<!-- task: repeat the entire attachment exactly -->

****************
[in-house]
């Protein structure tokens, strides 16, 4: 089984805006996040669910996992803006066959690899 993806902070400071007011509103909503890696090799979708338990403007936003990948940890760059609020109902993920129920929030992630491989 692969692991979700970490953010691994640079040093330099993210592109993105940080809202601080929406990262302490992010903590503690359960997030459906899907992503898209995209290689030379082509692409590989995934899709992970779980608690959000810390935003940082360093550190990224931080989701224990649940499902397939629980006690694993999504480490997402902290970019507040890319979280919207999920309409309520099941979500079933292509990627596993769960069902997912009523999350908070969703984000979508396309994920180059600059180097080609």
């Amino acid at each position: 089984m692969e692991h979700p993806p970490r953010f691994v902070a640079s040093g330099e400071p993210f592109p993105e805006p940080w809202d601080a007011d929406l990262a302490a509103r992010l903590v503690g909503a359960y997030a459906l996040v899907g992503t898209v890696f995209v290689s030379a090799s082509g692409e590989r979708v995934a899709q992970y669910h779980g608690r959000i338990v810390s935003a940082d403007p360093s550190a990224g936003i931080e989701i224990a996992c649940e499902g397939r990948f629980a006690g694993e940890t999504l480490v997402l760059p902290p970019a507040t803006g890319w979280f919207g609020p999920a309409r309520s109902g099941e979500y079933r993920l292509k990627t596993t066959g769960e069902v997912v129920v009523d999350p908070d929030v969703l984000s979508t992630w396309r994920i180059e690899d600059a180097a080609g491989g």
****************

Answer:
[in-house]
């Protein structure tokens, strides 16, 4: 089984805006996040669910996992803006066959690899 993806902070400071007011509103909503890696090799979708338990403007936003990948940890760059609020109902993920129920929030992630491989 692969692991979700970490953010691994640079040093330099993210592109993105940080809202601080929406990262302490992010903590503690359960997030459906899907992503898209995209290689030379082509692409590989995934899709992970779980608690959000810390935003940082360093550190990224931080989701224990649940499902397939629980006690694993999504480490997402902290970019507040890319979280919207999920309409309520099941979500079933292509990627596993769960069902997912009523999350908070969703984000979508396309994920180059600059180097080609």
């Amino acid at each position: 089984m692969e692991h979700p993806p970490r953010f691994v902070a640079s040093g330099e400071p993210f592109p993105e805006p940080w809202d601080a007011d929406l990262a302490a509103r992010l903590v503690g909503a359960y997030a459906l996040v899907g992503t898209v890696f995209v290689s030379a090799s082509g692409e590989r979708v995934a899709q992970y669910h779980g608690r959000i338990v810390s935003a940082d403007p360093s550190a990224g936003i931080e989701i224990a996992c649940e499902g397939r990948f629980a006690g694993e940890t999504l480490v997402l760059p902290p970019a507040t803006g890319w979280f919207g609020p999920a309409r309520s109902g099941e979500y079933r993920l292509k990627t596993t066959g769960e069902v997912v129920v009523d999350p908070d929030v969703l984000s979508t992630w396309r994920i180059e690899d600059a180097a080609g491989g």